http://old.news.yahoo.com/s/ap/oil_prices

Oil soared 17.7 percent in October on the expectation that the world's thirst for petroleum would keep growing despite economic struggles in the West. West Texas Intermediate, the benchmark oil in the U.S., jumped from about $79 to $93 per barrel during the month as fears of another U.S. recession subsided while Europe struck a landmark deal to reduce Greece's debt. Demand from emerging markets remains strong. And a strategy calling for traders to buy WTI futures contracts while selling another variety, Brent crude, also boosted the price of WTI. The conditions that fostered the increase remain in place..."Oil demand is higher worldwide," said Tom Kloza, publisher and chief oil analyst at Oil Price Information Service. "Other parts of the world, most notably South America, are consuming a lot of our (petroleum) products."
Independent oil analyst Andrew Lipow expects benchmark oil to hit $100 per barrel by the end of the year. But this has been a year of pronounced swings in the price of oil. WTI hit a high of $113.93 at the end of April, after starting 2011 at around $91 per barrel...On Monday, WTI slipped 13 cents to end the month at $93.19 per barrel while Brent crude gave up 35 cents to $109.56 per barrel in London.

Analysts say a number of factors will influence prices for the next two months and into next year:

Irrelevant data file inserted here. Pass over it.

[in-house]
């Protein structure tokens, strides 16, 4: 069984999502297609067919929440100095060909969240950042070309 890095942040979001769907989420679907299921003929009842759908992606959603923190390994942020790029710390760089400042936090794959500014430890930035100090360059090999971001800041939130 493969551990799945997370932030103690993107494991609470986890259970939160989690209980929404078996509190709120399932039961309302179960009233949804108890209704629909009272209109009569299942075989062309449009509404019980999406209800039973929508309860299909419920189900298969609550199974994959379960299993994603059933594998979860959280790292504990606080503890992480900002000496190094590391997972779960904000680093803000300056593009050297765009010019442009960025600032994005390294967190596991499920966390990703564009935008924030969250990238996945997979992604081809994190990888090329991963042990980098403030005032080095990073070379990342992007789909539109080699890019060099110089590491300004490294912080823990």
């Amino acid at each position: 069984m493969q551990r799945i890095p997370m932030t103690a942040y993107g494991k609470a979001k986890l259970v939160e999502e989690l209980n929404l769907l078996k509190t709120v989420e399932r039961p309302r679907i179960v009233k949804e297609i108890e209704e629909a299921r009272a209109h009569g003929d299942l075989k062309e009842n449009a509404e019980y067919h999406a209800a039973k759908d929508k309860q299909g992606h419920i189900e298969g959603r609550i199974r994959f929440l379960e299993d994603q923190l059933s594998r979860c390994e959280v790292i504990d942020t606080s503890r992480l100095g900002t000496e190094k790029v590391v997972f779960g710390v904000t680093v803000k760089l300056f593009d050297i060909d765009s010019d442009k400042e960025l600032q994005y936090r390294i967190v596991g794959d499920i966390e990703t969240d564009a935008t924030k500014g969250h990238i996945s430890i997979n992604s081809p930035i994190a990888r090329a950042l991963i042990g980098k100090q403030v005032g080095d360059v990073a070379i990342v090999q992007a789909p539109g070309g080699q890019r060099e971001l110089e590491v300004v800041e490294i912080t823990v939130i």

• How much oil will Libya contribute? Oil demand is on track to exceed supply in the second half of 2012 by about 1 million barrels per day. But a return of Libyan oil to the market could fix the shortage. Libya was exporting 1.5 billion barrels of oil daily before the eight-month rebellion that ultimately ousted leader Moammar Gadhafi.

  • Will Europe continue to struggle? Eurozone leaders hammered out an agreement last week to bolster the region's banks. The decision was regarded as a landmark development that put Europe on the path to resolving a lingering credit crisis. However, its banks are still weak, debts are still high, and investors are unsure if it has really turned the corner.

  • More government stimulus in the U.S.? The U.S. economy is growing, but the 2.5 percent growth estimated for the third quarter is hardly a fervid pace. Analysts speculate that the Federal Reserve may try something similar to last year's $600 billion bond-buying program to boost the economy. As a result of that program, the dollar fell and oil surged.

  • Another Arab Spring? Oil traders are keeping a wary eye on unrest in the Middle East. In Syria, for example, protesters have clashed with the government for seven months, leaving an estimated 3,000 people dead. Continuing violence in Syria and other oil-rich nations could hamper world supplies and push prices higher.




Traders continue to be wary of an economic downturn in the West. The Organization for Economic Cooperation and Development said the European economy is headed for a "marked slowdown" next year. Analysts also note that Europe will need to slash spending and cut entitlement programs over the next several years to keep budgets in line, and that will hurt oil demand. China, India and other developing nations are expected to buy whatever oil Europe doesn't use. The U.S. expects daily global oil consumption to average at 88.4 billion barrels this year and 89.8 million barrels next year...While oil has become more expensive this month, gasoline prices have held steady. Gasoline, which is made from crude oil, ended the month at a national retail average of about $3.443 per gallon, according to auto club AAA, Wright Express and Oil Price Information Service. Gasoline prices tend to flatten in the fall as the summer travel season ends and refineries are allowed to start making a cheaper-blend of winter fuel.